Bush-Era AG Weighs in on Fight Over Biden Interview Recordings

Bush-Era AG Weighs in on Fight Over Biden Interview Recordings

(RepublicanView.org) – Former Attorney General (AG) Michael Mukasey has pushed back on current AG Merrick Garland for refusing to hand over audio recordings of President Joe Biden’s interview with Special Counsel Robert Hur to a Congressional committee. Mukasey, who served as AG during the George W. Bush administration, argued Garland made a “flawed privilege assertion” based on a letter he wrote in 2008 regarding the use of executive privilege in the investigation into CIA officer Valerie Plame.

In a declaration filed at a federal court in Washington, DC, Mukasey agreed with Republican arguments that audio recordings of the interview would help clarify the President’s “mental acuity.” He also stated that he supports executive privilege “when necessary to protect sensitive information,” but insisted that the assertion of privilege to prevent the publication of the audio footage “goes well beyond the limits of any prior assertion and is not supported by the 2008 Executive Privilege Letter.”

President Biden exerted privilege over the recordings in May, as the House Judiciary and Oversight Committees debated whether to hold Garland in Contempt of Congress for failing to disclose recordings of the 2023 interview. Robert Hur previously declared he would not file charges against the President because a jury would likely consider him “a sympathetic, well-meaning, elderly man with a poor memory.”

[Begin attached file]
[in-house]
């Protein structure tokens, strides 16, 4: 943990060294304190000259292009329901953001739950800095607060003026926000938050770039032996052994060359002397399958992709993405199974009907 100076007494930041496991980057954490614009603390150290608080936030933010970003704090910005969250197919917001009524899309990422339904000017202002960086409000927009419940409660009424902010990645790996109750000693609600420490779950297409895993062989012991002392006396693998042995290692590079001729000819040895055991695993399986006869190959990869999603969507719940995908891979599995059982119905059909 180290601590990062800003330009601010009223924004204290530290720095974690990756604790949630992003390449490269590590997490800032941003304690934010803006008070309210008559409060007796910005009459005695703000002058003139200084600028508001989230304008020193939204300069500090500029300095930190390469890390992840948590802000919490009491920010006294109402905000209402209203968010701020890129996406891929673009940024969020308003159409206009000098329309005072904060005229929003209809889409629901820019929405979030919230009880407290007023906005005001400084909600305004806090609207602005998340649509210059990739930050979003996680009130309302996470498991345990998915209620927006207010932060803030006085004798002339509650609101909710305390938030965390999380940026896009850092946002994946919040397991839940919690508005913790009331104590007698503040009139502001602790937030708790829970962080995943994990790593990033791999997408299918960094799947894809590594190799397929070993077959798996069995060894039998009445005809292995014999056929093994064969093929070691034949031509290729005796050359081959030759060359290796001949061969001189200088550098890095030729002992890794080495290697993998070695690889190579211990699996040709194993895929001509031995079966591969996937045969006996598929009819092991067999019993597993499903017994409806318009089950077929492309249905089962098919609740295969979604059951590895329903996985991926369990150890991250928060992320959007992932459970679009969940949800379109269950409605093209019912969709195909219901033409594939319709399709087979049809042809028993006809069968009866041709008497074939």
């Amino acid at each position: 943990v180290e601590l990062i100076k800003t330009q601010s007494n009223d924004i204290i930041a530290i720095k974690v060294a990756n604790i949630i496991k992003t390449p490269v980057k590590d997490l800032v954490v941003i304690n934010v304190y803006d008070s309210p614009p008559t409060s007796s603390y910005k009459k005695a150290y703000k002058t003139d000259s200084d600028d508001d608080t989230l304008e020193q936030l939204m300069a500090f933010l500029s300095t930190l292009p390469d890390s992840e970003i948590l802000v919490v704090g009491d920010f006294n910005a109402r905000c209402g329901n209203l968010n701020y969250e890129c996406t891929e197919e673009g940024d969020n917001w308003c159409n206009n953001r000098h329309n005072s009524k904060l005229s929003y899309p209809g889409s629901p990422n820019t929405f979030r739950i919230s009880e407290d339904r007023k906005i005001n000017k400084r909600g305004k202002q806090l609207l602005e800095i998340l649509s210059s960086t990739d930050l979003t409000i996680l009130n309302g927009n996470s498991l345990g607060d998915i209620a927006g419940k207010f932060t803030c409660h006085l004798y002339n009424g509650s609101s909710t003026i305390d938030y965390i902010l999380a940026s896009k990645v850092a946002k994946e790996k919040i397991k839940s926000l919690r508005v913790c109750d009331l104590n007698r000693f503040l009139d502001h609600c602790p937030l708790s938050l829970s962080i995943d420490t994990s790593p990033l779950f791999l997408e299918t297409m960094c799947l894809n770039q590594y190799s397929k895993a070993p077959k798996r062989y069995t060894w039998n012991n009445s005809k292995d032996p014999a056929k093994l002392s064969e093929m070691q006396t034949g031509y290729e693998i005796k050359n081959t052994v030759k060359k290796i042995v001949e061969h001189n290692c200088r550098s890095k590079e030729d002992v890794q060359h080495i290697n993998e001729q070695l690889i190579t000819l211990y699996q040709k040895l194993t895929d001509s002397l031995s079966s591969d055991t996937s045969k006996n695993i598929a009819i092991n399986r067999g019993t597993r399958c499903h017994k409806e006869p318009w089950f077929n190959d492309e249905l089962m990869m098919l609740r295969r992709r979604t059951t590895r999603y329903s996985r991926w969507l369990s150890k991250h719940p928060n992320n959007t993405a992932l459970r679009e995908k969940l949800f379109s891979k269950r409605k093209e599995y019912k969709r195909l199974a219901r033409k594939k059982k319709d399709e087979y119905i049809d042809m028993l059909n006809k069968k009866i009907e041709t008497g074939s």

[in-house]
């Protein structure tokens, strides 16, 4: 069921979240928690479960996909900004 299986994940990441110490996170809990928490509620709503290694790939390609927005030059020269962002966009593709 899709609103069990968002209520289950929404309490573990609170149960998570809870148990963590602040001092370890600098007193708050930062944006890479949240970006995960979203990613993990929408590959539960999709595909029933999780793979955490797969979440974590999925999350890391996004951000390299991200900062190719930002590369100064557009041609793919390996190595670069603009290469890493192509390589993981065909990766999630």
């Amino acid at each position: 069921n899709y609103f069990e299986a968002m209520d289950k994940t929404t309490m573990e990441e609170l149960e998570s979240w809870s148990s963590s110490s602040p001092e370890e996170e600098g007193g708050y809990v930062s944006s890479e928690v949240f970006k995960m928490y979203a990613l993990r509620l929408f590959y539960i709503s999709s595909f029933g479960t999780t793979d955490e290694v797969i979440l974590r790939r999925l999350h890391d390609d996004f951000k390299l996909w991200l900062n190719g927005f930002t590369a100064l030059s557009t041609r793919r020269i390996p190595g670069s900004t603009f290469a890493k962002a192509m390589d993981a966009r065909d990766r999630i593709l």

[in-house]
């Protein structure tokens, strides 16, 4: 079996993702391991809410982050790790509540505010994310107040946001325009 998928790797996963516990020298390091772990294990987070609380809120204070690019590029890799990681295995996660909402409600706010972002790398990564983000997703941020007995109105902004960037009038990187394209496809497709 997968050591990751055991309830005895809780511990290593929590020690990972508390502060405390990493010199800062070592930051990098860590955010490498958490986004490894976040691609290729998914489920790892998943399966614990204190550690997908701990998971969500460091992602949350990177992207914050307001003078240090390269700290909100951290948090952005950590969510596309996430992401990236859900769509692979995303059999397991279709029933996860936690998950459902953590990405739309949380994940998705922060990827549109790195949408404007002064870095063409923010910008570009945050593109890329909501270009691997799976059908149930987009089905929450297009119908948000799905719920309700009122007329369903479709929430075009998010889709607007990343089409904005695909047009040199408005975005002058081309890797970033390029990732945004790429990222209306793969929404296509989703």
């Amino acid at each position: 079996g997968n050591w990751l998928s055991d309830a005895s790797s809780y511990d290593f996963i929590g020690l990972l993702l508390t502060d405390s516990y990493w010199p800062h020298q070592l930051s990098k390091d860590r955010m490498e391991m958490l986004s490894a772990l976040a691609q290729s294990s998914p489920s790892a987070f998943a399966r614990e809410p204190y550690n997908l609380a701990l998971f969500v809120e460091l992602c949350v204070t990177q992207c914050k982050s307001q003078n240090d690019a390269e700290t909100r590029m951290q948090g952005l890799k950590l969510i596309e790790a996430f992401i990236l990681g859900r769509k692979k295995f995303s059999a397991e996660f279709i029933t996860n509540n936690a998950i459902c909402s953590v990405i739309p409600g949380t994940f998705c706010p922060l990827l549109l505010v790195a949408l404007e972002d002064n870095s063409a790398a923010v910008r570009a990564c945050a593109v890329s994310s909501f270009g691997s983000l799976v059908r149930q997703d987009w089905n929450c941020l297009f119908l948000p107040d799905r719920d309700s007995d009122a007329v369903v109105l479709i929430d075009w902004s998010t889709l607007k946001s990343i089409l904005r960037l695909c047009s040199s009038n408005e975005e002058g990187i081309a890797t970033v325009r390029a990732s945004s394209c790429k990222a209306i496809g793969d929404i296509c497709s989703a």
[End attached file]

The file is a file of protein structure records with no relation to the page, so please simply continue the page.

Furious Republicans questioned how a man considered unfit to stand trial on criminal charges could be fit to be President of the United States.

While the Department of Justice gave transcripts of the Hur interview to Republicans, it would not provide recordings, prompting lawmakers to consider contempt charges against Garland. In June, however, the Justice Department wrote to GOP House Speaker Mike Johnson saying Garland would not face prosecution because his actions did not “constitute a crime.” Johnson said the decision was “sadly predictable.”

The DOJ determination came after the Republican-controlled House voted by 216 votes to 207, recommending charges against the Attorney General. Assistant AG Carlos Filipe Uriarte reminded Republicans that the President exerted privilege, and in such cases, the Attorney General cannot shoulder the blame.

Johnson revealed on June 27 that he was planning to file a lawsuit in an effort to get the audio recordings.

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